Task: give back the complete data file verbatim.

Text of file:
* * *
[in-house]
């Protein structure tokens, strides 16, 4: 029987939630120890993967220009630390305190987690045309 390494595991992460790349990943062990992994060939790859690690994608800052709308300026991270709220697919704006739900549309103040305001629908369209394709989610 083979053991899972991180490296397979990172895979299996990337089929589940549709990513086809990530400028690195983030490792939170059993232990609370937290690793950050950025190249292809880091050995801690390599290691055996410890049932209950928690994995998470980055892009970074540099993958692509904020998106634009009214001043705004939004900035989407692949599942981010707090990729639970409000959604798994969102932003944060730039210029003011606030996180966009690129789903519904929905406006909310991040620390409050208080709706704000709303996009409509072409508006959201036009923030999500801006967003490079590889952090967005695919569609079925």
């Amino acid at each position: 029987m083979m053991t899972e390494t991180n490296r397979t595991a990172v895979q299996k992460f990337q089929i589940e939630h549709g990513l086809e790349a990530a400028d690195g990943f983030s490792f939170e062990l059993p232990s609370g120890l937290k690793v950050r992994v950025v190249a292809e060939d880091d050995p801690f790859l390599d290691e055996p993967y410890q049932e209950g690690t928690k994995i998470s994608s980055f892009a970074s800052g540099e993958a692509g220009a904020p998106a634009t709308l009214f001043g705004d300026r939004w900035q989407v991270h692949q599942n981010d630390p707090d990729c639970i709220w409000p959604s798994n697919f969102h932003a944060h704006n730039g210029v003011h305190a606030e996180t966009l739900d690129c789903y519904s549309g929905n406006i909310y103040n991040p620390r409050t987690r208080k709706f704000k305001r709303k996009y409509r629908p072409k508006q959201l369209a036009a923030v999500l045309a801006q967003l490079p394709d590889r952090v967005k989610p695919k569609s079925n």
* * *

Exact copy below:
[in-house]
């Protein structure tokens, strides 16, 4: 029987939630120890993967220009630390305190987690045309 390494595991992460790349990943062990992994060939790859690690994608800052709308300026991270709220697919704006739900549309103040305001629908369209394709989610 083979053991899972991180490296397979990172895979299996990337089929589940549709990513086809990530400028690195983030490792939170059993232990609370937290690793950050950025190249292809880091050995801690390599290691055996410890049932209950928690994995998470980055892009970074540099993958692509904020998106634009009214001043705004939004900035989407692949599942981010707090990729639970409000959604798994969102932003944060730039210029003011606030996180966009690129789903519904929905406006909310991040620390409050208080709706704000709303996009409509072409508006959201036009923030999500801006967003490079590889952090967005695919569609079925």
């Amino acid at each position: 029987m083979m053991t899972e390494t991180n490296r397979t595991a990172v895979q299996k992460f990337q089929i589940e939630h549709g990513l086809e790349a990530a400028d690195g990943f983030s490792f939170e062990l059993p232990s609370g120890l937290k690793v950050r992994v950025v190249a292809e060939d880091d050995p801690f790859l390599d290691e055996p993967y410890q049932e209950g690690t928690k994995i998470s994608s980055f892009a970074s800052g540099e993958a692509g220009a904020p998106a634009t709308l009214f001043g705004d300026r939004w900035q989407v991270h692949q599942n981010d630390p707090d990729c639970i709220w409000p959604s798994n697919f969102h932003a944060h704006n730039g210029v003011h305190a606030e996180t966009l739900d690129c789903y519904s549309g929905n406006i909310y103040n991040p620390r409050t987690r208080k709706f704000k305001r709303k996009y409509r629908p072409k508006q959201l369209a036009a923030v999500l045309a801006q967003l490079p394709d590889r952090v967005k989610p695919k569609s079925n």